Air cargo carriers are expecting a demand surge for scheduled and charter capacity if the British government overcomes opposition in Parliament and proceeds with a no-deal exit from the European Union Oct. 31, a scenario that even government experts agree will cause logistics chaos at English Channel ports.
Opposition to a no-deal Brexit reached fever pitch Sept. 4 when the Conservative government led by Boris Johnson suffered a heavy parliamentary defeat. The defeat could pave the way for a bill to be passed designed to prevent Britain from leaving the European Union with no deal at the end of October. It also could prompt multiple other outcomes, including a further delay to Brexit, a general election or — and this is a long shot — an agreement between the EU and U.K. being struck in the coming weeks.
However, according to some constitutional experts, even a bill designed to prevent a no-deal Brexit might in theory be circumvented. Such are the Byzantine possibilities and complications of Britain’s unwritten constitution.
While the politicians squabble, the logistics sector is doing its best to plan ahead. And history shows a no-deal Brexit or a Brexit agreement that disrupts trade represents an opportunity, at least in the short term.
Peter Stallion, an air cargo derivatives broker at Freight Investor Services, told FreightWaves a no-deal — or disruptive — Brexit would see chartering activity spike if a capacity squeeze or a land/port route blockage occurred or seemed likely.
“Given the price of charters and the perceived risk of committing to them for what is a highly uncertain Brexit scenario, chartering will largely appear during or in reaction to any cataclysmic lack of capacity or holdup at the border,” he said. “You may see forwarders laying on charter services into the U.K. as some form of service guarantee to clients.”
This is precisely what occurred around the previous Brexit deadline of March 29, before a stay of execution was agreed to by the U.K. and the EU. Air cargo operators reported a flurry of charter and scheduled bookings as shippers and their proxies took steps to secure capacity to keep critical supply chains open in anticipation of chaos at English Channel ports, the critical artery for trade between the U.K. and the European Union.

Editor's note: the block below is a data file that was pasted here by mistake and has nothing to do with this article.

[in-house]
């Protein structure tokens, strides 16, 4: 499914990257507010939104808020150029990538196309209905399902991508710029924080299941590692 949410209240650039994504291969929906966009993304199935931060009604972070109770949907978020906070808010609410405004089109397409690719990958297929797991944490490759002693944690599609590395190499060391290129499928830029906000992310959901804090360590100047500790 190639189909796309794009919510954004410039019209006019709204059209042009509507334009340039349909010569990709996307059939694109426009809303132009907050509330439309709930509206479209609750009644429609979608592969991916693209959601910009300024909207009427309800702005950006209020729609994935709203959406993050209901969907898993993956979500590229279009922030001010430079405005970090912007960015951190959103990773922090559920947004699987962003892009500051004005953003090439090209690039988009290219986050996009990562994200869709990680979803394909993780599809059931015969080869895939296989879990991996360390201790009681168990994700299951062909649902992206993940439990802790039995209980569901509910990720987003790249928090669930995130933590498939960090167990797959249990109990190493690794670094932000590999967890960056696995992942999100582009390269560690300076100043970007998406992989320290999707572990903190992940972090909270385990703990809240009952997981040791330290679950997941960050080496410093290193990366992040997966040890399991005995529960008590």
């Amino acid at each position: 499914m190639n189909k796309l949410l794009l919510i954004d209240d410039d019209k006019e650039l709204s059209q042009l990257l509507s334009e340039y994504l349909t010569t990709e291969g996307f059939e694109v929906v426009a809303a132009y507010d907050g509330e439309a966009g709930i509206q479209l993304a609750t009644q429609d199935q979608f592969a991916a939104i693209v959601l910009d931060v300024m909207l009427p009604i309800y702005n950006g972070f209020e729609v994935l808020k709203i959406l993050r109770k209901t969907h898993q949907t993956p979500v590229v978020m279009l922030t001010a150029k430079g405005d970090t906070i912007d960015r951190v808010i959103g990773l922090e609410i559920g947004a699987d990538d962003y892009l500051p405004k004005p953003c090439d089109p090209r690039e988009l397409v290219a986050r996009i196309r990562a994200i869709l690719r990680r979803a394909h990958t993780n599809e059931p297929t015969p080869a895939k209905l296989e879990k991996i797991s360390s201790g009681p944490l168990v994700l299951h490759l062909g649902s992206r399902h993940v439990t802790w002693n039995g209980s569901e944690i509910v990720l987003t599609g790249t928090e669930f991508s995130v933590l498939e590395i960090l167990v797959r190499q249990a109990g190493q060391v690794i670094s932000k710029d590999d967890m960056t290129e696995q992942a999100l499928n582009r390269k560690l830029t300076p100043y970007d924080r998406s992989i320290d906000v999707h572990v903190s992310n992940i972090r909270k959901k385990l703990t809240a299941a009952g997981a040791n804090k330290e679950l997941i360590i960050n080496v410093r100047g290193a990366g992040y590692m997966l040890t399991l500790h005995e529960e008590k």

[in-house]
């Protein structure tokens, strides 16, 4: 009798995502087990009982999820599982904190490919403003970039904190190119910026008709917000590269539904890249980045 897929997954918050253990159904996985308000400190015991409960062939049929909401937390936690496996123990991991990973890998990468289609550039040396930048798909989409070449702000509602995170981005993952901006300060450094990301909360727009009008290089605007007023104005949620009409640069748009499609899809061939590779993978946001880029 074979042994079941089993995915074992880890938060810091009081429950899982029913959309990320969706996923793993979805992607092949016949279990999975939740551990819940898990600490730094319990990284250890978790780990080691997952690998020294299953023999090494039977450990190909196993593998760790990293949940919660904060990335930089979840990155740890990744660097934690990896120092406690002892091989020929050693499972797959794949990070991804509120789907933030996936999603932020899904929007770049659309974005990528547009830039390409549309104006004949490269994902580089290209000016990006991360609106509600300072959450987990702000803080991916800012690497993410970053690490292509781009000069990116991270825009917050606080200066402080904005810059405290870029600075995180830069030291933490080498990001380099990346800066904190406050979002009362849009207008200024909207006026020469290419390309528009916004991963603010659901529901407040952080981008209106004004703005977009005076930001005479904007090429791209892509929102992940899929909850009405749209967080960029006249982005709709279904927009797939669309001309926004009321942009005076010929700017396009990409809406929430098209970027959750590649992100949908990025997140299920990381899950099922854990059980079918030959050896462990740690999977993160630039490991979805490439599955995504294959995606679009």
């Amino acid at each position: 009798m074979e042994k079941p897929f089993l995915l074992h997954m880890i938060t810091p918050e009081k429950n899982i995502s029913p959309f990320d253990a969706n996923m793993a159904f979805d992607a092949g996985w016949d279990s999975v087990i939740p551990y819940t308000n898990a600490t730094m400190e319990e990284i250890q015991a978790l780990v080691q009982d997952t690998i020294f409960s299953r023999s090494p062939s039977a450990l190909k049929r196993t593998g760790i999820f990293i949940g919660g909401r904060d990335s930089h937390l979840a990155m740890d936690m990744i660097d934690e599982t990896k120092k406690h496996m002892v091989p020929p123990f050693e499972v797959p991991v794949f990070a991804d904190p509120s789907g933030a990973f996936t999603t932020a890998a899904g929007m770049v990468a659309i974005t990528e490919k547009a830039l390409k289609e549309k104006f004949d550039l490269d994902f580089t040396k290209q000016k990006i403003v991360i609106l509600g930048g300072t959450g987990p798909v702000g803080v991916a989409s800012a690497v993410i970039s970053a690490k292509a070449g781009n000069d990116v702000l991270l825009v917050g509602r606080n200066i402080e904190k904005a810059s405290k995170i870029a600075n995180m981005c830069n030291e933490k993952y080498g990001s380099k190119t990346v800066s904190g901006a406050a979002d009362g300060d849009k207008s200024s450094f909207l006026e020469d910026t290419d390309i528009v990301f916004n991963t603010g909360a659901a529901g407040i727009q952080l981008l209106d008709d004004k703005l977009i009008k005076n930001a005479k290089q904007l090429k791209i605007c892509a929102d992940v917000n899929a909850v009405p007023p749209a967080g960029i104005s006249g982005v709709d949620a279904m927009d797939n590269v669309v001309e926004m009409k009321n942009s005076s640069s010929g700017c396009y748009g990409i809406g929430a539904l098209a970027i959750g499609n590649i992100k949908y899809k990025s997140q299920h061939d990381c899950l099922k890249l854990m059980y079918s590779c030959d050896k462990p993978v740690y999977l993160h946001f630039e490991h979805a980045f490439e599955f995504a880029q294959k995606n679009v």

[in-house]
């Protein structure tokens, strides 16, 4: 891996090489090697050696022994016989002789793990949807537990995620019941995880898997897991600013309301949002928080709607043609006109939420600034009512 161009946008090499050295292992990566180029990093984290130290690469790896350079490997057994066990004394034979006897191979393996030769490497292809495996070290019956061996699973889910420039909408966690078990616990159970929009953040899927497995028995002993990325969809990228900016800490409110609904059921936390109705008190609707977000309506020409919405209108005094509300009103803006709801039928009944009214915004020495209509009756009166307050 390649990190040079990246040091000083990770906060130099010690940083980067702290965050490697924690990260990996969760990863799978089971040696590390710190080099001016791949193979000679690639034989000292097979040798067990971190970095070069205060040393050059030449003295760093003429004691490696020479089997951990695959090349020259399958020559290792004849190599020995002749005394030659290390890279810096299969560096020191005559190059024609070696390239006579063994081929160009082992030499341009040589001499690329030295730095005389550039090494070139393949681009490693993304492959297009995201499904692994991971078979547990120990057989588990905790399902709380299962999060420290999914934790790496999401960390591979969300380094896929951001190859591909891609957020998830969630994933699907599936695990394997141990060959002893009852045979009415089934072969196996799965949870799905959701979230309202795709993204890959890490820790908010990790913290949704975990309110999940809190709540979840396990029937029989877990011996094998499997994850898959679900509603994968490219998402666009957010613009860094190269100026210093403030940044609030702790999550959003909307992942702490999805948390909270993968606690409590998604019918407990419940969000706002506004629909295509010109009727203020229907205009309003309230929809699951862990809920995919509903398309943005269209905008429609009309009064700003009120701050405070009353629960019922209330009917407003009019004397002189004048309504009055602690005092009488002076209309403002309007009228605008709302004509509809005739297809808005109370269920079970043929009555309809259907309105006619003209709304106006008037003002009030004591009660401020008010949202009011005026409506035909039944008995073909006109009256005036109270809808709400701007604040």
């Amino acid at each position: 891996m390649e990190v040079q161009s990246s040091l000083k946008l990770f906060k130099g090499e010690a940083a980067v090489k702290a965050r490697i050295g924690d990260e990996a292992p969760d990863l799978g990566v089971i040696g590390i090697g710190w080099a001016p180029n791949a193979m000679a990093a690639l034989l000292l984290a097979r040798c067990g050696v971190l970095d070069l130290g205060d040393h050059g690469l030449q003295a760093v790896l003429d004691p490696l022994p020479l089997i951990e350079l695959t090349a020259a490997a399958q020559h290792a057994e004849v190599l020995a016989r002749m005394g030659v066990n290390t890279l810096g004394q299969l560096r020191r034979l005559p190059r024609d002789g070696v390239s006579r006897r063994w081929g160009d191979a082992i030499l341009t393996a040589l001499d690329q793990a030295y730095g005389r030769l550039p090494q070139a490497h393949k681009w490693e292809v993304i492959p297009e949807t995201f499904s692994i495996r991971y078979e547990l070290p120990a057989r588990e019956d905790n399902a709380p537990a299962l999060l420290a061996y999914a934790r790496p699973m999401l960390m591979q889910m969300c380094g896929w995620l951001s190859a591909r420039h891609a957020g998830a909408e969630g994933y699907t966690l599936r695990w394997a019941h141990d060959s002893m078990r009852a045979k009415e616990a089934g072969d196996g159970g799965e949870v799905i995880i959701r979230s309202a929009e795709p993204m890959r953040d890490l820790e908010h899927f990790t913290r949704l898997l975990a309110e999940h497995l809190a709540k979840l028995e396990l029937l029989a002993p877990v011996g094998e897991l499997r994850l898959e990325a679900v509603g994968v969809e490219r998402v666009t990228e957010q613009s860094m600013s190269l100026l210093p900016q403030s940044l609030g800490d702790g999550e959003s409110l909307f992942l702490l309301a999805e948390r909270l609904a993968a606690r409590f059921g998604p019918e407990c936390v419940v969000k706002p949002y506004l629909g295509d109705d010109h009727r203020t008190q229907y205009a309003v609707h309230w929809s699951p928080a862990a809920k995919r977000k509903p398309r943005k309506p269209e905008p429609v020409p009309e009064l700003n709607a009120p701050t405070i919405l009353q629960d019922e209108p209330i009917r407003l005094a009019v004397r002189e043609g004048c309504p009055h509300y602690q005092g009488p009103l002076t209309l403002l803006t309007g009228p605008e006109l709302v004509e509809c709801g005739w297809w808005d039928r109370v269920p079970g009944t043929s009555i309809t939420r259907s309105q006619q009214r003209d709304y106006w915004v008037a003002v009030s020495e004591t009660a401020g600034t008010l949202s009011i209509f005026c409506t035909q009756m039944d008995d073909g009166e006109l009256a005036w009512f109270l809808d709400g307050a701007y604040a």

Raphael De Vannoise, U.K. and Ireland director for Air France-KLM Cargo, confirmed the carrier saw a demand increase in March ahead of the earlier Brexit deadline, particularly from shippers seeking contingency plans for perishable goods that usually ship by truck.
“A number of shippers seemed to want to ship unusual spot shipments and big flows as the deadline approached,” he told FreightWaves. “It was hard to link it directly to Brexit in all cases, but Q1 was strong.”
The carrier is now taking steps to ensure cargo flows continue whatever the Brexit outcome.
“We are preparing for Brexit in ensuring our feeder service by truck will keep working smoothly after the deadline in case of no deal, and we will work on plans for products — especially perishables — that may create issues at the border if we have no solutions by then,” he added.
“Our existing full freighter service stops in Prestwick, London Stansted and Dublin will also provide solutions for shippers and forwarders wanting to avoid crossing the channel,” De Vannoise said.
A Lufthansa Cargo representative said its freighter network would be realigned if Brexit caused a change in cargo flows. “It remains to be seen what effect a possible Brexit will have,” he added. “In the event of a short-term increase in demand for air freight services, we are generally available both with our scheduled capacities and on request with freighter charter services.”
Christoffel Nielen, vice president of Europe, Africa and the Middle East at cargo airline Cargolux, said the carrier would maintain service levels irrespective of how Brexit was resolved.
“In the event of a hard Brexit, customs delays would inevitably occur at the border, impacting road traffic and trucking activities,” he added. “In this case, air freight could be a potential solution for commerce and the movement of goods. We are currently analyzing and monitoring customer demand and could potentially devise a flight schedule including the U.K., should the need arise.”
The carrier also has taken steps to ensure it has the correct permits post-Brexit. “Cargolux has been in contact with the Luxembourg, U.K. and EU authorities to ensure a smooth transition and business continuity,” said Nielen.
“All preparations have been made to ensure that Cargolux will hold all permits that will be required in the U.K. once it has left the EU, should a no-deal departure occur.”